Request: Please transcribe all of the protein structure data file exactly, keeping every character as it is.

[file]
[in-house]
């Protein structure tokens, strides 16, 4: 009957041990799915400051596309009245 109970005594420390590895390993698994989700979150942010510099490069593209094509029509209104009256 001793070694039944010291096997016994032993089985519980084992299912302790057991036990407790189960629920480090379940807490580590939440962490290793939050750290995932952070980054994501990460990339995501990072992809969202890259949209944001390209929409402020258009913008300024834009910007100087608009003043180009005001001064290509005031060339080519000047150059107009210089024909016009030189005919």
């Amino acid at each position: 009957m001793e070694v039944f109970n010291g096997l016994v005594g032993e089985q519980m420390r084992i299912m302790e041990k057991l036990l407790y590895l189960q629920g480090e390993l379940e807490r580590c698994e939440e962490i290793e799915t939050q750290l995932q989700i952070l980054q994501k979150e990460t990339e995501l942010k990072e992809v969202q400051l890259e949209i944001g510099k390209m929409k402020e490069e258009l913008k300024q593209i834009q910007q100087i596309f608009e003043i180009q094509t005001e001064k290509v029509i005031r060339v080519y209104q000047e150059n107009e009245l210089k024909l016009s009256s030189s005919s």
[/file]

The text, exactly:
[in-house]
């Protein structure tokens, strides 16, 4: 009957041990799915400051596309009245 109970005594420390590895390993698994989700979150942010510099490069593209094509029509209104009256 001793070694039944010291096997016994032993089985519980084992299912302790057991036990407790189960629920480090379940807490580590939440962490290793939050750290995932952070980054994501990460990339995501990072992809969202890259949209944001390209929409402020258009913008300024834009910007100087608009003043180009005001001064290509005031060339080519000047150059107009210089024909016009030189005919």
């Amino acid at each position: 009957m001793e070694v039944f109970n010291g096997l016994v005594g032993e089985q519980m420390r084992i299912m302790e041990k057991l036990l407790y590895l189960q629920g480090e390993l379940e807490r580590c698994e939440e962490i290793e799915t939050q750290l995932q989700i952070l980054q994501k979150e990460t990339e995501l942010k990072e992809v969202q400051l890259e949209i944001g510099k390209m929409k402020e490069e258009l913008k300024q593209i834009q910007q100087i596309f608009e003043i180009q094509t005001e001064k290509v029509i005031r060339v080519y209104q000047e150059n107009e009245l210089k024909l016009s009256s030189s005919s």